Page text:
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Stress control of reactively sputtered thick NbN film on Si wafer changing the location of the substrate Si wafer against the Nb target on a magnetron cathode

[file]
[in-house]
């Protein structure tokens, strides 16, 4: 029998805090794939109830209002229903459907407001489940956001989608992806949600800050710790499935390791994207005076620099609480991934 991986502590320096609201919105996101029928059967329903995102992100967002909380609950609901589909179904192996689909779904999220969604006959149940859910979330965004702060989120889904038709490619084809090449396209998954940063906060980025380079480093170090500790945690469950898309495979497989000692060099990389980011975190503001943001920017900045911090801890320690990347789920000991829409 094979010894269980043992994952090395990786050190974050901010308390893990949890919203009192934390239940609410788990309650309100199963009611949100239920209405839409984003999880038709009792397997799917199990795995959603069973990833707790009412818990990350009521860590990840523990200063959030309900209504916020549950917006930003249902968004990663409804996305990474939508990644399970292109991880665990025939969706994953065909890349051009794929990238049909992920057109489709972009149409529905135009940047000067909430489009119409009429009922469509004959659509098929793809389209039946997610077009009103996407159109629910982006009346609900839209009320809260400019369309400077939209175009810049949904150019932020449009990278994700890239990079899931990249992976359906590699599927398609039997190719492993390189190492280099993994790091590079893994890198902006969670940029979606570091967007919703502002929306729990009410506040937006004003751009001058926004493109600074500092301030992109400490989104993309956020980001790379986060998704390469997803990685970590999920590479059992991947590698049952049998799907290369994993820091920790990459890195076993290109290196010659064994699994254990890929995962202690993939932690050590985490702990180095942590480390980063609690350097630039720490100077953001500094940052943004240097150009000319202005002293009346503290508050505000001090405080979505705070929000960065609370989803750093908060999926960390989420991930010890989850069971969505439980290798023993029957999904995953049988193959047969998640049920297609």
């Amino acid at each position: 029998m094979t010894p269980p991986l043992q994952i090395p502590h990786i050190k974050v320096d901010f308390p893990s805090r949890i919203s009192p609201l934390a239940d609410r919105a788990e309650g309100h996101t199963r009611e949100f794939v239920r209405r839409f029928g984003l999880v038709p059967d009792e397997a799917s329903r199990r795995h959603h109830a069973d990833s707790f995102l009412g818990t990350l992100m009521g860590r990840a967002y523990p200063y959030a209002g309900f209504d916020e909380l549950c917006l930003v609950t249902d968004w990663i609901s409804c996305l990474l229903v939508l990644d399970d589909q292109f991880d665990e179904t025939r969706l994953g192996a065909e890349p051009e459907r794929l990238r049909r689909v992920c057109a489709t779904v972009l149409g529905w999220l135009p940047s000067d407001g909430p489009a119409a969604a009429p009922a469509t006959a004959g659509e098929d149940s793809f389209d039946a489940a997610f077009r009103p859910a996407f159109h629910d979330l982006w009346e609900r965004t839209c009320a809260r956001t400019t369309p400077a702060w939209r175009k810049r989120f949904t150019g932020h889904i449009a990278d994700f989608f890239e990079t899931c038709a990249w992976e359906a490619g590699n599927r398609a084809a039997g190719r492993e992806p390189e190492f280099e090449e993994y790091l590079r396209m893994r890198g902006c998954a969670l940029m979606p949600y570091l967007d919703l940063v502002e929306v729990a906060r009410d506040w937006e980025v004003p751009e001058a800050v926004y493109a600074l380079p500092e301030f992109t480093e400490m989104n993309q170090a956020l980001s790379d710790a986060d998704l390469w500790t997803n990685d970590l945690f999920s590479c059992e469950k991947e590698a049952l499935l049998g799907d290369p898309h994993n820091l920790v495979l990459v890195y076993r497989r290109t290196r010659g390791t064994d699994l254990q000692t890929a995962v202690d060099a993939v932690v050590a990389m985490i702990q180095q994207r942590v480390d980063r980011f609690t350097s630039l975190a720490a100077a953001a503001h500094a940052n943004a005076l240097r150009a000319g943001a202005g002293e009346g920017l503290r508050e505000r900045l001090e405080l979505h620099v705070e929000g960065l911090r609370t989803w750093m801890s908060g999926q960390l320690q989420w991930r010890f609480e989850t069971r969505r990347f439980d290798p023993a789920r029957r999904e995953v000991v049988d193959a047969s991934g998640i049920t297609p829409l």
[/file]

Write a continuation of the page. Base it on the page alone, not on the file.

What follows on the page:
We have been developing a superconducting NbN thin film coil in a spiral trench on a Si-wafer using MEMS technology. Connecting the coils on the different wafers using waferbonding process, a cylindrical wafer stack is to be formed as a unit of a compact SMES. The critical current density of our NbN film was measured to be around 1100 A2. We measured critical current I c of 47 mA for the previously fabricated coil of the film thickness t f = 0.5 μm. I c in the spiral coil increases with t f. However, if we make the NbN film thicker, the film is apt to have higher lateral force caused by tensile or compressive stress which can cause peeling of the film from the Si substrate. It is well known that the stress of the sputtered thin films can be controlled from tensile to compressive stress by controlling the bombardment of high energy particles including argon atoms backscattered from the target surface. Based on this knowledge, a specially designed sputter-deposition apparatus was fabricated in which the substrate can be located not only at the different target-to-substrate distances but also at several different lateral distances from the central axis of the target (off-axis lateral shift). Using this apparatus, various stress conditions could be realized which contributed to fabrication of thick NbN film spiral coil in the trench. The film stress was calculated from bending analysis of the substrate Si wafer by stylus method using Stoney's formula. The maximum compressive stress of 2.5 GPa was measured. By an off-axis lateral shift, t f could be increased from 0.5 to 1 μm. By increasing sputtering gas pressure from 0.7 to 2 Pa, the compressive stress could be mitigated and t f could be further increased from 1.0 to 3 μm. Up to now, we measured I c of 220 mA for a NbN spiral coil at t f around 3 μm. More detailed adjustment of the deposition condition will bring further increase in t f, and hence I c into sight.